LEARN MORE - About Pressure Calibrators
Like all measuring tools, Pressure gauges, sensors, transducers, and transmitters can drift and wear over time and lose their accuracy. Since accurate readings are critical to most industrial processes, an array of advanced technologies have been developed to calibrate these important measuring tools.
At its most basic, calibration compares two devices – the device to be calibrated, commonly called the unit under test, and a standard device with a known accuracy. Using the standard as a baseline, the unit under test is adjusted until both units display identical results, under identical pressure.
PRIMARY STANDARDS: However, all standards are not equal. While all standards have a known accuracy, primary standards are fundamental measurement standards, meaning that their measurements are measured directly and are accurate enough that they stand alone to achieve their high accuracy. They rely on such finite measurements as mass, length, and/or time, and are the most accurate calibration tools available.
Example of Primary Standard for Measuring Pressure: An example of a primary standard technology used for measuring pressure are dead weight gauges. Although pressure is a calculated measurement (force divided by area) by the use of finite measurements such as a mass applied over an exact cross sectional area of a piston floating on a fluid such as water, oil or compressed gas it qualifies as a primary standard.
SECONDARY STANDARDS: They are usually calculated or derived measurements. Secondary standards are inherantly less accurate than primary standards and are calibrated by primary standards. However secondary standards can be very accurate, and are often referred to as working standards because they are considerably less expensive but much easier to use than primary standards.
Example of Secondary Standard for Measuring Pressure: An example would be a portable electronic calibrator, or a digital instrument, both of which use a pressure sensor internally that is calibrated against a primary pressure standard such as a deadweight gauge. The pressure transducer has no idea what pressure is until it is calibrated against the known primary standard.Pressure is a calculated measurement (force over area) and calculated from fundamentals such as mass and cross sectional area.
To achieve the best possible calibration, it is beneficial for the calibration and related measurements to comply with internationally-recognized standards. Establishing traceability can be accomplished by comparing it to a standard that is directly or indirectly related to national standards (e.g. NIST in the U.S.), international standards, or certified reference materials.
Pressure Calibrator Types
Deadweight testers use established, traceable weights and a precision-machined piston and cylinder assembly to determine the accuracy of pressure gauges, sensors, transducers, and transmitters. The unit under test is positioned and the weights (which correspond to specific pressures) are added to the top of the piston assembly. At the same time, a pump generates pressure from the bottom, ultimately creating a balance between the force of the weights and pressure. Once balance has been achieved, the exact pressure is determined by the amount of weight used – the deadweight. The results are compared to the unit under test’s pressure, and corrections are made accordingly.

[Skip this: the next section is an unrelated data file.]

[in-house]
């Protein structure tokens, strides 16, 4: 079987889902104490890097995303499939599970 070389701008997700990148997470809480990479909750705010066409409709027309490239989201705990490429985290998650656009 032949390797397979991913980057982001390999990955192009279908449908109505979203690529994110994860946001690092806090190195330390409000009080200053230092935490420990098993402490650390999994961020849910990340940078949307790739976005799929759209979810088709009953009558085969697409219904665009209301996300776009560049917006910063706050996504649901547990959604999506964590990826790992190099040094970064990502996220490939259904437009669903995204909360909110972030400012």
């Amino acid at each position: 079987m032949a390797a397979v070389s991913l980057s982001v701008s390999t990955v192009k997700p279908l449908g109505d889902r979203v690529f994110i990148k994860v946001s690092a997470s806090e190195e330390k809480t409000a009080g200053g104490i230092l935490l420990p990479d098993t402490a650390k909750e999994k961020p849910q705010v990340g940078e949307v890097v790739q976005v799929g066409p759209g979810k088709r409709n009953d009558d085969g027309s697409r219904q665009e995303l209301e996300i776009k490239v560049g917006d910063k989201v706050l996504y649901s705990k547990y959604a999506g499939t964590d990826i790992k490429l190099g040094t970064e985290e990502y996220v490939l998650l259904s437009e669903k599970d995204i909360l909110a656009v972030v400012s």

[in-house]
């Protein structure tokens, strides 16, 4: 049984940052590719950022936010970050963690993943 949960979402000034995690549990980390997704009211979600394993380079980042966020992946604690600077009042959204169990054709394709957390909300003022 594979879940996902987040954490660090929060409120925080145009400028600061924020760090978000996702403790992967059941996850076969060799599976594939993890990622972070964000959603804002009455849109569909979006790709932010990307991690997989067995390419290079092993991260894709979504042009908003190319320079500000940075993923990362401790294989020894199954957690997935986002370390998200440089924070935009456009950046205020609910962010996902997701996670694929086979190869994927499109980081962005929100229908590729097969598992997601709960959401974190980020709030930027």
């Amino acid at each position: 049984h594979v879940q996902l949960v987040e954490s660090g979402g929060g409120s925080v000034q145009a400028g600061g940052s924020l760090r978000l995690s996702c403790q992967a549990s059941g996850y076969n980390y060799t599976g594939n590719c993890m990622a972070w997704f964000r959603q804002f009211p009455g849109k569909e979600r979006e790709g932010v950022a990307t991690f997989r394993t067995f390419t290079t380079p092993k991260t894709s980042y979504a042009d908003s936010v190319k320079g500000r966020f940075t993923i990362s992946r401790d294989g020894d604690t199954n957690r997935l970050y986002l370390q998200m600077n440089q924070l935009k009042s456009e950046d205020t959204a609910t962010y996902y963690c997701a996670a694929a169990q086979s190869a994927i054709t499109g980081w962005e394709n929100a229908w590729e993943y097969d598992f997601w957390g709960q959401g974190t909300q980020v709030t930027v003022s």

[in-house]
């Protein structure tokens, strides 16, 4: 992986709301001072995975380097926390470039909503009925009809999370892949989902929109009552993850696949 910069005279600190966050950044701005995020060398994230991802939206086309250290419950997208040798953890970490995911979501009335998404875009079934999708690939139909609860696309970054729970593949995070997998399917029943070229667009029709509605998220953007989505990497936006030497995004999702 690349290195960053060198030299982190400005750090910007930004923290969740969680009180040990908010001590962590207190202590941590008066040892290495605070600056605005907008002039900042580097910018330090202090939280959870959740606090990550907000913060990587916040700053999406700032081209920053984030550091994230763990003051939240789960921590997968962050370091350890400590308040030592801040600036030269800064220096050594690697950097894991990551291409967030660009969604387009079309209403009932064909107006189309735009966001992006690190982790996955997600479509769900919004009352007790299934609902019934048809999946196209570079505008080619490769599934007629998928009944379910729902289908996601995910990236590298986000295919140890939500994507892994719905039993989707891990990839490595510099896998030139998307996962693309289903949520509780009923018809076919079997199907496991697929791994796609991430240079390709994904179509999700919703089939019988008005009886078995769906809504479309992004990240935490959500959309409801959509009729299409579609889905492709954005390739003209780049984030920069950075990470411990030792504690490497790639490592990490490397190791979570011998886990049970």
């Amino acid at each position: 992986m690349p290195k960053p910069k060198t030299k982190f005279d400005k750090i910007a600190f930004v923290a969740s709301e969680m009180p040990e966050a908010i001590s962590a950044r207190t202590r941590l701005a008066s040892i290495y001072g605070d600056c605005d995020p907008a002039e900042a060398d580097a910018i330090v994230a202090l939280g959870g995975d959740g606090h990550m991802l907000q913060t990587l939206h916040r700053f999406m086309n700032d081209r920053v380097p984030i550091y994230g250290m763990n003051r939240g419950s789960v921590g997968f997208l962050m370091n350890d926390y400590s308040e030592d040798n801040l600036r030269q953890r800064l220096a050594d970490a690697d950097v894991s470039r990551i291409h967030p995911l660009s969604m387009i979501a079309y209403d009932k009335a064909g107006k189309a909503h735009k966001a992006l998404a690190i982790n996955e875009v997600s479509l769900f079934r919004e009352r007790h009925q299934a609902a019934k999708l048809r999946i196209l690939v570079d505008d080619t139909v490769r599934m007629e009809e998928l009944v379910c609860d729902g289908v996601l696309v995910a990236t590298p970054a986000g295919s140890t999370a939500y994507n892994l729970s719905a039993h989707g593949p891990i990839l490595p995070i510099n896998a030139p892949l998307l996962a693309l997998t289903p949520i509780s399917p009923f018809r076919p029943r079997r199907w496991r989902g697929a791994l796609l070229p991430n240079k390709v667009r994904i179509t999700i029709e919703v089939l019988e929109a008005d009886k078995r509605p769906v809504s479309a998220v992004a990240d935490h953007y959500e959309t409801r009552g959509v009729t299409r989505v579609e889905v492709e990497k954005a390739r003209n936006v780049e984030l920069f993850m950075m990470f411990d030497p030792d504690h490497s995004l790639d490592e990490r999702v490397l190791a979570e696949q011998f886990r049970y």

No other pressure calibration equipment can match the accuracy, repeatability, and stability of deadweight testers. Since they rely on weight to calculate pressure, they are considered primary standards and are globally accepted as the most accurate pressure measurement.
Calibration Pumps and Pressure Sources
Calibration pumps and similar pressure sources enable side-by-side readings from the unit under test and a traceable reference standard. Used as standalone devices or in tandem with multifunction calibrators, calibration pumps house mounts for both gauges. This enables the unit under test to be directly compared to the reference gauge as pressure is being generated; adjustments can then made accordingly.
Durable and portable, pressure pumps provide an easy way to field-test pressure gauge, sensor, transducer, and transmitter accuracy.
Extremely versatile and able to accept input from a wide range of sensors, multifunction calibrators are also used to calibrate pressure equipment. In general, pressure calibration via a multifunction calibrator is similar to using just a hand pump and reference gauge. The multifunction calibrator provides the display and necessary electronics, while internal/external generation devices create pressure and pressure modules serve as the standard.
Multifunction calibrators, however, are much more sophisticated than hand pumps. Multifunction calibrators, for example, commonly have internal sensors that compensate for ambient pressure and temperature, thus mitigating two of the most common reasons for inaccurate calibration.
Pressure Calibration Kits/Systems
Pressure calibration kits and/or systems are generally built around multifunction calibrators or calibration pumps and include all the necessary items for pressure calibration performance. Often, multifunction calibrators or calibration pumps that are not part of a kit/system do not include all the adaptors, hoses, fittings, reference gauges, and the like that might be required. Purchasing full calibration kits/systems removes all the guesswork and provides all items needed, fully compatible and ready to perform.
Questions to Consider When Choosing a Pressure Calibrator:
- What devices need to be calibrated?
- How accurate a measurement is needed?
- What measurement pressure range is required?
- Where will calibrations be performed? In the field? In a lab?
- Do calibrations need to be traceable to a nationally or internationally recognized standard?
- What additional accessories are required – adaptors, fittings, hoses, etc.?